Modeling,Analysis,and ControlofDynamicSystems Second Edition William J. Palm III University of Rhode Island John Wiley Sons, Inc. New York Chichester Weinheim Brisbane Singapore Toronto To Louise.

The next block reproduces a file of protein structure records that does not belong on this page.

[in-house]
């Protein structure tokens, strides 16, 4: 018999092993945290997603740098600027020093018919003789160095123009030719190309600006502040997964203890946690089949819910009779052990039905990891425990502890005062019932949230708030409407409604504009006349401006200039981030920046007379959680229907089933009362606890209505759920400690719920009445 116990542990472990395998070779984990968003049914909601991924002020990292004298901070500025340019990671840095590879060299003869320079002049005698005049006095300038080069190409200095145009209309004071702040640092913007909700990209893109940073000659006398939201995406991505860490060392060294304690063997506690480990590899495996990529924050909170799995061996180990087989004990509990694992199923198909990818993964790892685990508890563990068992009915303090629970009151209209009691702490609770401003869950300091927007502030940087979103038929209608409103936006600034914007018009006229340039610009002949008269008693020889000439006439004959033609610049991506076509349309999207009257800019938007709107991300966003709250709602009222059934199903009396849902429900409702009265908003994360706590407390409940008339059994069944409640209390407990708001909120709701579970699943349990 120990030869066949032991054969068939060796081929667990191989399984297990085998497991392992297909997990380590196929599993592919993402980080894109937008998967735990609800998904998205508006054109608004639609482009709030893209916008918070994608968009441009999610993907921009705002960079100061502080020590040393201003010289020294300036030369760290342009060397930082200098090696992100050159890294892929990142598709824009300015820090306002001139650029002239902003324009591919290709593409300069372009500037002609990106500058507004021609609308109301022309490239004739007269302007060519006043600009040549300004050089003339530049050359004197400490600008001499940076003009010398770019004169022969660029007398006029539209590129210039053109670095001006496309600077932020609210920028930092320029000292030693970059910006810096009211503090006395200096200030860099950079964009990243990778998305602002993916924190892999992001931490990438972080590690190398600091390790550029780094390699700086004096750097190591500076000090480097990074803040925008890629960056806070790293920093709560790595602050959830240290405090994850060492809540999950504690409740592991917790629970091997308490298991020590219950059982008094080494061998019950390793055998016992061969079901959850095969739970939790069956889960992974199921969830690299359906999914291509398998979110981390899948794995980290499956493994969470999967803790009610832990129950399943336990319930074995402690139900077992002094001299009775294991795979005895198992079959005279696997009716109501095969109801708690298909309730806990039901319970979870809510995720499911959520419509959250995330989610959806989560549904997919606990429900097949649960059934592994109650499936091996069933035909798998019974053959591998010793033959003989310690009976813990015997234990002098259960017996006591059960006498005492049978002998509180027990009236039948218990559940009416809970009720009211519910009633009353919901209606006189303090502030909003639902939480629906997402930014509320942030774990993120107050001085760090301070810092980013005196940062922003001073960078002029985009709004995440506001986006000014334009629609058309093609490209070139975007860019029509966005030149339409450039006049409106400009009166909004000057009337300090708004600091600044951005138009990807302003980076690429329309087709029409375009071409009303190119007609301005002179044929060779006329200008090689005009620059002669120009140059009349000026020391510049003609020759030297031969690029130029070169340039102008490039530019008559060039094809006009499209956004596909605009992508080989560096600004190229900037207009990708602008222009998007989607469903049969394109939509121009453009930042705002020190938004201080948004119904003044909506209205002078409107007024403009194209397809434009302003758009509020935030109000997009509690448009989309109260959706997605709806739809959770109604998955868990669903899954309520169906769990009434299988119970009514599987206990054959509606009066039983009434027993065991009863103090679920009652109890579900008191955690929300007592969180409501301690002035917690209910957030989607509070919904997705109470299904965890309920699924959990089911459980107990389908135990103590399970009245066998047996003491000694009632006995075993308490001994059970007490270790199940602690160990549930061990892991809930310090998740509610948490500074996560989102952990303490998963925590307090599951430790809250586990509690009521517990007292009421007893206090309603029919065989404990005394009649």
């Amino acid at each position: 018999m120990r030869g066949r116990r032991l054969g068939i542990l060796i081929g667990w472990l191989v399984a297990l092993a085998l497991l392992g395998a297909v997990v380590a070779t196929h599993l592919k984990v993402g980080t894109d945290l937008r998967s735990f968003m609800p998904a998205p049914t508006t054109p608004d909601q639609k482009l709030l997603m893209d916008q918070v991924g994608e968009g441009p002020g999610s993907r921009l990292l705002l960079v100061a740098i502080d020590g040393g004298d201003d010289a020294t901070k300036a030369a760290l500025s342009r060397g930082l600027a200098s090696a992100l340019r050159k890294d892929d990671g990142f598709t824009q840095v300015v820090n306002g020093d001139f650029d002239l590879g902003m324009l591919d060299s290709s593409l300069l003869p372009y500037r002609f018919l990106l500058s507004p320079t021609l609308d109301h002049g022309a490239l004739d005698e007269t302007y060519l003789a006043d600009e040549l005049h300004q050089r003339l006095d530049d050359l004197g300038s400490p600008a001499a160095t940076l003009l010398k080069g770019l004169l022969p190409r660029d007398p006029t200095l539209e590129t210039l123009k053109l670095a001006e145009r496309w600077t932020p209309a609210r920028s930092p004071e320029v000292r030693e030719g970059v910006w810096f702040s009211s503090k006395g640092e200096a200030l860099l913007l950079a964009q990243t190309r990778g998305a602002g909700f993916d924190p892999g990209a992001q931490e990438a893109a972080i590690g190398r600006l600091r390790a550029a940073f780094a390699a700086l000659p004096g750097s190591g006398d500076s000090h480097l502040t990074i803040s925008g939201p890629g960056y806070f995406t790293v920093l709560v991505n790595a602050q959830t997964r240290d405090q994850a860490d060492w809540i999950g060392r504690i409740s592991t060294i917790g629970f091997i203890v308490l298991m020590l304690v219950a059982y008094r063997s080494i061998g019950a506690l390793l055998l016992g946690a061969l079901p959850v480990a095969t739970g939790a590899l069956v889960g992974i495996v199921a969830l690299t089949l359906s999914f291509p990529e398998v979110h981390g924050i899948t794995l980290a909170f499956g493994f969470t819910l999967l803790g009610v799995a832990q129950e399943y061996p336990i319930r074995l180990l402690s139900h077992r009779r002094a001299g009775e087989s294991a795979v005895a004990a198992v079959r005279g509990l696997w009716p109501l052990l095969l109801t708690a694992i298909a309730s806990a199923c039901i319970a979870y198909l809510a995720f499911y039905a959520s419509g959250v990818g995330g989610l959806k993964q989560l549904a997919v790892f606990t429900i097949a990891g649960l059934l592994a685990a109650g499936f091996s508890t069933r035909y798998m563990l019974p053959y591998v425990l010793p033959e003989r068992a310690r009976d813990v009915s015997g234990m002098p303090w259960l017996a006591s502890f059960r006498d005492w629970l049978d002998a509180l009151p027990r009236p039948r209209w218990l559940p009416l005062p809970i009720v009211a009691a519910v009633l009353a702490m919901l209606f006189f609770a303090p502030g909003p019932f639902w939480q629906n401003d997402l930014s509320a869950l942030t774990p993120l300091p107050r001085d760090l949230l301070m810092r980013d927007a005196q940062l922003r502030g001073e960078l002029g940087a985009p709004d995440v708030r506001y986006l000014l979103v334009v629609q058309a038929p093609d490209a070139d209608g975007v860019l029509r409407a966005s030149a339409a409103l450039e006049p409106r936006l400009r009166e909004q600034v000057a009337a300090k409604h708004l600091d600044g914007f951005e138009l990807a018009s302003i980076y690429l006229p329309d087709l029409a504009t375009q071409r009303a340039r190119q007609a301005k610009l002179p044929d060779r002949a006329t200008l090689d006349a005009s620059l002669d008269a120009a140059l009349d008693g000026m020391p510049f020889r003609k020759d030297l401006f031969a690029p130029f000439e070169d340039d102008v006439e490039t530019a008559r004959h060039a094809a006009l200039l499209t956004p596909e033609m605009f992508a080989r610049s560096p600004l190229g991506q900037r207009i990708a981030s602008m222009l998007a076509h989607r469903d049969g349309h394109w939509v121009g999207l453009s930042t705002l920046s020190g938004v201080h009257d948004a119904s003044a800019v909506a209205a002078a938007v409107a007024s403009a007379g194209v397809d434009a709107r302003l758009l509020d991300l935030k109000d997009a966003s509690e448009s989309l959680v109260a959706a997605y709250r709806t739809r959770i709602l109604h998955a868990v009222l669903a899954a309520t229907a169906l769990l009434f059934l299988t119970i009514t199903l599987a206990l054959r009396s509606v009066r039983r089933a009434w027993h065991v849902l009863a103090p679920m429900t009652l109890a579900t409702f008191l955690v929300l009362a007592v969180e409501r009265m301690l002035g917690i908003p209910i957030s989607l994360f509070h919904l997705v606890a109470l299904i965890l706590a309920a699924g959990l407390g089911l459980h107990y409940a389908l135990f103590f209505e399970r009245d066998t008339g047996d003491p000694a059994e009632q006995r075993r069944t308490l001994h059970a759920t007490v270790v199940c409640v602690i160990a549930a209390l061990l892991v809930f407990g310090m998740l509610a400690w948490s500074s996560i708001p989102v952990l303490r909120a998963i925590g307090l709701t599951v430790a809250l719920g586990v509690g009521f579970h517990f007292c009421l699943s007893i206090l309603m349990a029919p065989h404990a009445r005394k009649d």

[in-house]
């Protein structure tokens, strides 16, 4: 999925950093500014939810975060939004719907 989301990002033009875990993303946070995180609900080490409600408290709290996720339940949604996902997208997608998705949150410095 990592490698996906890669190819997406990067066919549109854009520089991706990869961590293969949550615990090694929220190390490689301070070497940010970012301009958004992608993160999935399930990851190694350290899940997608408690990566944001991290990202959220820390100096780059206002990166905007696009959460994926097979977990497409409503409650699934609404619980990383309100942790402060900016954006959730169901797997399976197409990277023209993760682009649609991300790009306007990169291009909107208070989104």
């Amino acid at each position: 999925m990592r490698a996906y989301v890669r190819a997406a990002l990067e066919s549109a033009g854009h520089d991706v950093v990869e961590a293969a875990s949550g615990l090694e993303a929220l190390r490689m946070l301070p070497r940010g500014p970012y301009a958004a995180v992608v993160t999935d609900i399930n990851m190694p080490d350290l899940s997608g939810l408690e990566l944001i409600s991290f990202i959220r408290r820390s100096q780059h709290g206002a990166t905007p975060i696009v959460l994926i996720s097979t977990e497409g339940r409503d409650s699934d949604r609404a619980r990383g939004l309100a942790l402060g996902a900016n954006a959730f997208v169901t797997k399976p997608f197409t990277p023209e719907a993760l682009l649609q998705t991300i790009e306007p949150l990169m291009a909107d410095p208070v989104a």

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to the Permissions Department, John Wiley Sons,Inc.,605 Third Avenue,New York,NY (212)850-6011,fax(212)850-6008,E-Mail:PERMREQ@WILEY.COM. ISBNo-471-07370-9 Printed in the United States of America 10987654321 This text is an introduction to modeling and analysis of dynamic systems, and to the design of controllers for such systems. It is assumed that the student has a background in calculus and college physics (mechanics, thermodynamics, and electrical circuits).<br><br> Any other required material in physics and mathematics (e.g., differential equations, transforms, and matrices) is developed in the text. Teaching, and therefore, writing a text in the area of dynamic systems and control present a great challenge for several reasons. The systems engineer can be called on to develop mathematical models for a variety of applications involving hydraulic, pneumatic, thermal, mechanical, and electrical systems, and must be familiar with the modeling techniques appropriate to each area.<br><br> The challenge is to develop the student 9s ability to create a model that is sufficiently detailed to capture the dominant dynamic characteristics of the system, yet simple enough to be useful for design purposes. Technological developments in the field have been rapid, as evidenced by the increasing use of digital computers as controllers, and by the now widespread use of computer packages such as for analysis, simulation, and design. In addition to hardware and software developments, the field has seen the rapid development of analytical techniques collectively known as cmodern d systems and control theory.<br><br> Matrix formulations using the state-space approach provide a good basis for devel- oping general algorithms that are well suited for computer-aided design purposes. On the other hand, the methods of cclassical d systems theory are still widely used and have significant advantages over the modern methods in many applications. Today 9s engineer must be familiar with the classical and modern approaches, and a balanced treatment of these topics is needed.<br><br> Here an attempt to satisfy these needs has been made by introducing the required concepts and methods in a balanced and gradual way. Examples from different fields are given to show the student how to develop relatively low-order models that are adequate for many applications. Most system-dynamics concepts can be explained with first- and second-order models.<br><br> Extensions to higher order models are gradually introduced along with any required mathematical tools. In this way, students can appreciate the need for such tools and can better understand their use. Because of this approach, there are no separate chapters devoted to transform methods, stability analysis, nonlinear systems, or state-space methods.<br><br> Instead, students are led to apply any of these methods whenever appropriate. Readers familiar with the first edition will notice a great many additions and deletions, as well as a substantial rearrangement of the material. This was done because of an increased interest in modeling and because of the now widespread use of This text uses to illustrate how modern computer tools can be applied in dynamic systems and control because surveys have shown that is the most widely used computer package in such courses.<br><br> However, it is not necessary . . .<br><br> 111 iv Preface to cover in order to use the text. All material has been placed in separate sections at the end of each chapter. If is not used in the course, these sections can be skipped without affecting the students 9 understanding of the rest of the material.<br><br> An innovative feature of the text is the coverage of sampled-data system anal- ysis and digital control without the use of the z-transform. This approach uses the capabilities of to avoid the time-consuming theoretical development of the z-transform and the derivation of pulse transfer functions for systems containing a zero-order hold. Students thus become comfortable with the analysis of sampled-data systems and digital control faster and easier than was formerly possible.<br><br> ChapterStructure There are eleven chapters. The first six deal with dynamic systems; the last five cover control systems. Each chapter has a similar structure designed to maximize flexibility of use.<br><br> Each chapter has some optional material that can be omitted without impeding understanding of the subsequent chapters. All optional material has been placed in sections near the end of the chapter. This optional material includes: 1.All material dealing with 2.Material on linearization and nonlinear systems in Chapter 2.<br><br> 3. Numerical solution of differential equations in Chapter 2. 4.Three case studies in Chapter 4.<br><br> 5.Curve fitting and regression in Chapter 5. 6.Analog controller hardware in Chapter 7. 7.Discrete-time systems,sampled-data systems,and digital control in Chapter8.<br><br> 8. Design of digital controllers using in Chapter 9. 9.Dead-time elements in Chapter 10.<br><br> Linear-quadratic regulator design in Chapter 11. DesignApplications Since the publication of the first edition, changing accreditation criteria has resulted in increased demand for design coverage. A determined effort has been made through- out the text to justify and to illustrate the analytical methods in terms of their practical applications.<br><br> Book length restrictions always prevent the treatment of design prob- lems at the level of fine detail needed in practice, and some design considerations such as economics and reliability are difficult to treat within the scope of this study. Nevertheless, the discussion and examples should give students as much of a feel for the design process as is possible in an academic environment. To this end, a number of case studies and extended examples have been added.<br><br> In addition, each chapter has a set of problems that have a design emphasis. Many of these can be done with a computer package such as ChapterProblems The number of problems at the end of each chapter has been greatly increased, and they are keyed to the appropriate section of the chapter. At the end of each Preface problem set there are a number of problems designated as DesignProblems or ComputerProblems.<br><br> Many of the design problems are best done with a computer. The computer problems can be done with or with another package. CoursesinDynamic SystemsandControl It is my view that an undergraduate dynamic systems course should introduce the terminology and the basic principles of modeling and analysis, with emphasis on applications in vibrations and elementary feedback control systems.<br><br> A general un- derstanding of these topics is important even for graduates who will not be actively involved in designing dynamic systems, because such systems are encountered in many applications and their characteristics should be understood. This introduction should also prepare students for continuing their education in the vibrations or con- trols area, either with self-study by reading the literature or attending short courses or graduate school. There is great variability among schools in how dynamic systems and control are handled in the curriculum, and this text has been designed to accommodate a number of variations.The only chapters that must be covered are Chapters 1 through 4.These chapters cover the basic modeling and analysis topics.Chapters5 through 11 can be selected to provide the desired emphasis.<br><br> The national trend is toward requiring a dynamic systems course that includes some vibration and an introduction to control systems.Chapters1 through 7 are designed for such a course. At the author 9s institution, the required junior course in dynamic systems covers the first seven chapters. No formal laboratory accompanies the course.<br><br> However, if one is available, the text contains enough information on hardware to serve as a reference for the laboratory sessions. A senior elective course in control systems covers Chapters 8 through 11. Some schools omit fluid and thermal systems from the dynamic systems course.<br><br> If this is desired,Chapter5 can be skipped without affecting understanding of the subsequent chapters. Students should have had elementary thermodynamics before covering the pneumatics material in this chapter, but previous exposure to fluid mechanics or heat transfer is not required. Chapters8 through 11 were designed to enable more extensive coverage of control systems in several ways.<br><br> For example, Coverage of Chapter 8 is recommended because it deals with the important practical topics of tuning, compensation, actuator saturation, reset wind-up, and digital control. 2.For treatment of classical design methods,cover Chapters 9 and 10.These deal with design applications of the root locus and frequency response plots. 3.<br><br> For treatment of modern control methods based on state variable and matrix methods,cover Chapter 11.Note that Chapter 11 does not require coverage of Chapters or 10. Acknowledgements Successful creation of a textbook is a team effort, with the author only the most visible member. I would like to acknowledge the rest of the team.<br><br> Three department chairmen at the University of Rhode Island provided consideration and encourage- ment throughout the writing of either the first or second edition. These are Professors Charles D. Nash, Jr., Thomas J.<br><br> Kim, and Martin H. Sadd. Professors Frank M.<br><br> White vi Preface and Richard C. provided useful data and helpful discussions of fluid me- chanics and heat transfer. I am indebted to several anonymous reviewers for their constructive criticism, suggestions, and enthusiasm.<br><br> I especially wish to acknowledge and thank Professors Mark Nagurka, Tom Kurfess, and Kevin Craig for their enthusi- asm and their two workshops on teaching dynamic systems and control. Interactions with them and other instructors at the workshops provided motivation for the second edition and some of the new material it contains. I am also grateful to the late Cliff Robichaud of John Wiley and Sons, who initiated the second-edition project, and to the current editor, Joe for their guidance, and for their patience when deadlines were missed.<br><br> Finally, I want to thank my wife, Mary Louise, and our children, Aileene, Bill, and Andrew, for their support and understanding through the writing of cyet another book. d William Palm III Contents Preface 111 1. Introduction1 Chapter Overview 1 1.1 Systems2 1.2 Modeling, Analysis, and Control 1.3Newton 9s Laws of Motion 8 1.4 Energy Principles16 1.5Useful Analysis Tools 22 1.6Matrix Algebra28 1.7 Introduction to 32 1.8 Summary39 Problems40 4 2. ModelingandAnalysisofMechanicalSystems 45 2.1 2.2 2.3 2.4 2.5 2.6 2.7 2.8 2.9 2.10 Chapter Overview45 The Transform 46 Response of First-Order Models 50 Response of Higher-Order Models 60 Pulse, Impulse, and Ramp Response 83 Plane Motion Examples 90 Case Study: Feasibility Study of a Mobile Robot Design Nonlinear Models and Linearization 104 Numerical Methods for Differential Equations 116 and the Transform 137 Summary 139 Problems 143 98 3.<br><br> ModelingofElectricalSystems 151 3.1 3.2 3.3 3.4 3.5 3.6 3.7 3.8 3.9 3.10 Chapter Overview 151 Electrical Circuit Models 152 The Structure of Dynamic Models 1.59 Transfer Functions and Block Diagrams 161 Impedance 173 Operational Amplifiers 176 Electromechanical Systems 182 Case Study: Design of Motion Control Systems State-Variable Models 204 Linear Systems Analysis in 214 Summary 232 Problems 233 196 viii Contents 4. Elasticity,Damping,andMechanical 245 4.1 4.2 4.3 4.4 4.5 4.6 4.7 4.8 4.9 4.10 4.11 Chapter Overview 245 Elastic Elements 246 Damping Elements 262 Mechanical Transformers 272 Predictors and Measures of Performance 285 Analysis of Higher-Order Models 299 Modes and System Response 305 Case Study: Component Selection for Motion Control Case Study: Vehicle Suspension Design 324 Case Study: Modes and Aircraft Dynamics 331 Model Forms and Computer Analysis 334 Summary 348 Problems 349 314 5. FluidandThermalSvstems 358 Chapter Overview 358 5.1 Hydraulics and Liquid-Level Systems 359 5.2 Hydraulic Devices 370 5.3 Pneumatic Elements 377 5.4 Thermal Systems 386 5.5 Developing Models from Data 395 5.6 Regression Analysis with 403 5.7 Summary 410 Problems 413 6.<br><br> FrequencyResponseandVibration 421 Chapter Overview 421 6.1 Frequency Response of First-Order Systems 422 6.2 Frequency Response of Second-Order Systems 439 6.3 Bandwidth 449 6.4 Frequency Response Case Studies 452 6.5 Vibration Isolation 458 6.6 Vibration Absorption 469 6.7 Response to General Periodic Inputs 474 6.8 Frequency Response Analysis Using 478 6.9 Summary 480 Problems 482 7. IntroductiontoFeedbackControlSystems 488 Chapter Overview 488 7.1 Feedback Control: Concepts, History, and Applications 489 7.2 Block Diagram Description of Control Systems 493 7.3 Transducers and Error Detectors 501 7.4 Actuators 505 7.5 Control Logic 510 7.6 Control of a First-Order Plant 513 7.7 Control of a Second-Order Plant 525 Contents ix 7.8 Electronic Controllers 535 7.9 Pneumatic Controllers 542 7.10 Hydraulic Controllers 546 7.11 Block Diagram AlgebraUsing 550 7.12 Summary 552 Problems 553 ControlSystemDesign:Tuning,Compensation, andDigitalControl 563 Chapter Overview 563 8.1 Performance Indices and Controller Tuning 565 8.2 Sensitivity and Robust Controller Design 574 8.3 Parasitic Modes and Robust Controller Design 579 8.4 Command Compensation 584 8.5 Disturbance Compensation 592 8.6 Feedback Compensation and Cascade Control 595 8.7 Reset Wind-up and Actuator Saturation 606 8.8 Discrete-time Models for Digital Control 617 8.9 Sampling and Sampled-data Systems 622 8.10 Digital Control Algorithms 628 8.11 Digital Controller Analysis in 637 8.12 Summary 642 Problems 643 9. TheRootLocusMethod 655 Chapter Overview 655 9.1 The Root Locus Concept 656 9.2 Plotting Guides661 9.3 The Complementary Root Locus 676 9.4 Applications 682 9.5 Root Locus Plotting With 690 9.6 Digital Controller Design With the Root Locus 695 9.7 Summary 705 Problems 706 10.<br><br> ApplicationsofGraphicalMethodstoSystemDesign 715 Chapter Overview715 10.1 System Design With Open-Loop Frequency Response Plots 716 10.2 Series Compensation and PID Control721 10.3 Static Error Coefficients 723 10.4 Lead and Lag Compensators 724 10.5 Root Locus Design of Compensators 727 10.6 Bode Design of Compensators 734 10.7 Lag-Lead Compensation 739 10.8 Systems With Dead-Time Elements 742 10.9 Frequency Response Design Using 751 10.10 Summary 754 Problems 754 x Contents 11. State-VariableMethodsforControlSystemDesign 758 11.1 11.2 11.3 11.4 11.5 11.6 11.7 11.8 11.9 Chapter Overview 7.58 Examples of State-Variable Models 759 Vector Representations of the System Modes 766 Controllability and Observability 777 Vector Formulation of State-Variable Feedback 787 SISO Systems and State-Variable Feedback 799 State Vector Observers 803 Linear-Quadratic Regulator Design 809 State-Variable Design Methods With 821 Summary 833 Problems 834 AppendixA: TheFourierSeries 845 AppendixB:TypicalUnitsandPhysicalConstants 847 Index 851